I probably shouldn’t even mention the nasty work schedule that I was given, (like it was a reward, or something), because I was one of the few teachers qualified to take that particular class. The hours are foul, the workload way more than any other class. But it I was assured that when it was over, in just 4 weeks, I would be back to a normal schedule. I am now not so sure of that. The icky class finishes next Friday, yet the boss lady tells me she will “try” to get me a class, but won’t know until next week. I have had one long headache all week.

But, hey, it’s Friday and I am hoping against hope that I will be able to get some Olympic coverage here. I am doubtful. Winter sports are not high on the agenda of tropical nations. Thank god for American Idol!

01 February 2006

Last Angkor Note / TET

There was one truly upsetting sight in the temples; that of the decapitated statues. One after one, outside and inside the temples, nearly all their heads had been sheared off and taken as booty. It was most unsettling. I tried to imagine how the looters could have defiled the figures in such a way, and not felt like they had just maimed someone.

I then started to notice the replicated Buddha heads used as decoration or sold as souvenirs and felt ill. These are the same heads we have all seen printed on t-shirts or sitting in restaurants, but never before had I realized that they were representations of temple robbers.

Back in Vietnam, 28 January was the first day of Tet/Chinese New Year/Lunar New Year. I was able to see the midnight fireworks from my apartment. In fact I could see three different displays. I liked the fact that I was very far away. (fireworks scare me).

That morning, I’d run to the supermarket to stock up, knowing that stores and businesses would be closed for the three days of Tet. Having forgotten juice, I managed to make it to my local corner shop just as they were rolling down the metal gate at noon. It wasn’t until later that evening that I realized I had forgotten to ask them to deliver my 20 liter bottle of water. I had visions of boiling gallons of water for the next few days.

It turned out that there were a few of the Korean owned, mini-marts open, so I was able to purchase as many 2 liter bottles of water as I wanted, and paid three times the price of my big bottle.

I had missed a lot of the festivities leading up to Tet, but thought I could get into town on the second or third day to see things. It was not to be. The shuttle bus I take was off for the holidays, and I didn’t feel like forking out all that money for a taxi in two directions. However, I must say that life at the homestead has been very nice indeed.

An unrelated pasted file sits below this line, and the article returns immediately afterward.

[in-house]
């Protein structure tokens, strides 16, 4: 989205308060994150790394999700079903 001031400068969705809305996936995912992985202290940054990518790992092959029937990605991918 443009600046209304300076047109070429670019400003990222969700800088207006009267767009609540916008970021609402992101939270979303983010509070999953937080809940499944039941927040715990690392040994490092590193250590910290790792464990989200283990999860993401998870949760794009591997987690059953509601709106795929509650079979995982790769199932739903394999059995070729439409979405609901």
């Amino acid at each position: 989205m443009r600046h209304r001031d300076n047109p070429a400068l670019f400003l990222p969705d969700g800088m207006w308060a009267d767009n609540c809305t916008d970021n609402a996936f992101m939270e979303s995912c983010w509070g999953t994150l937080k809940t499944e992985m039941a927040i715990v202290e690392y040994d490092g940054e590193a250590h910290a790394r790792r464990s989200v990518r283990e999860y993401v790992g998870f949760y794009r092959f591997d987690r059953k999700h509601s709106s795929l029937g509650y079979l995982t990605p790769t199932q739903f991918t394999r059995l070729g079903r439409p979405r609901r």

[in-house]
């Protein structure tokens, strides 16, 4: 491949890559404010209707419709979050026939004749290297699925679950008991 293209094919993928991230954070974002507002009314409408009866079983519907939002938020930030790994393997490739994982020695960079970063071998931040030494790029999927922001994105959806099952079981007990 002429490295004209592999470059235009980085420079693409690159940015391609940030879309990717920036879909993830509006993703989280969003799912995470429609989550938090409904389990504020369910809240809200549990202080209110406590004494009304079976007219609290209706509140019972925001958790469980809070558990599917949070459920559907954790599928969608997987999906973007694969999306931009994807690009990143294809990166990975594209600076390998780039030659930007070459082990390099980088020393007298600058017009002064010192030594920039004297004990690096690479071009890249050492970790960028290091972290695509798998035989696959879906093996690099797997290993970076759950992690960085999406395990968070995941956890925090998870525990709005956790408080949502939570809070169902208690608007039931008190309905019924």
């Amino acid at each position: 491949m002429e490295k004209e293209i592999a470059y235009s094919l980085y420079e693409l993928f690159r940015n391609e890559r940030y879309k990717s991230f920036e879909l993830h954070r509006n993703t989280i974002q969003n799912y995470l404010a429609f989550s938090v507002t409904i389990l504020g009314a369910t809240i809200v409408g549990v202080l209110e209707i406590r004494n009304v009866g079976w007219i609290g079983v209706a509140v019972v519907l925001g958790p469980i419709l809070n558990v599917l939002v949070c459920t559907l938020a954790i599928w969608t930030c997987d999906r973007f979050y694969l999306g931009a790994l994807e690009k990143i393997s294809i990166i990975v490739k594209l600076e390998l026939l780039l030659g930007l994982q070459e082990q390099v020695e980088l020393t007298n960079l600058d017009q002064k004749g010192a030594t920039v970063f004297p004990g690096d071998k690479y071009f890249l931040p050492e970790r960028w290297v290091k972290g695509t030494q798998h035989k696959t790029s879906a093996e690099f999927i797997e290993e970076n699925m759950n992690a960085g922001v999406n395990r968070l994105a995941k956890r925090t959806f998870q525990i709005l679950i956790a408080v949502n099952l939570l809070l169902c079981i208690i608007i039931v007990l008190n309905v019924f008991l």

My whole neighborhood has turned into a ghost town, the best part being that there is no construction going on. So far, it has been five days of silence. I had thought everything would be closed for three days, but now I’m not so sure. The post office was open today, but the bank was not. The supermarket opened for half a day, but had no produce. I still have an apple left, but have had no veggies since returning from Cambodia. So it’s tofu and rice for another day.

Hundreds of potted plants and trees adorn all the entrances to the apartment complexes here, as well as in front of all businesses. Lots of flowering yellow trees and chrysanthemums, and other plants I recognize but don’t know their names. Some trees have red money envelopes attached to their branches, and lots of houses have hung red lanterns out front. It would have been nice to go to the Chinese areas in town to see the lion and dragon dancers and all the decorations, but I just wasn’t able to do it.

The house across the street was finished in time for Tet and the family, with the minimal of household effects, moved in Saturday morning. The main workers had finished a few weeks ago. I have been following their progress since I moved here, and was dismayed to see that not only had they moved on, but their entire, makeshift housing complex had been completely dismantled and removed in a matter of hours. I didn’t even see them do it which, for some reason, bothered me. I had been following their lives from afar for over three months. Then, for a period of about three hours I didn’t look out the window, and when I did, there was no trace that they had ever even been there. It was a very strange feeling.

All and all, it seems that the Year of the Dog is getting off to an auspicious start.
Prosperity and health for all.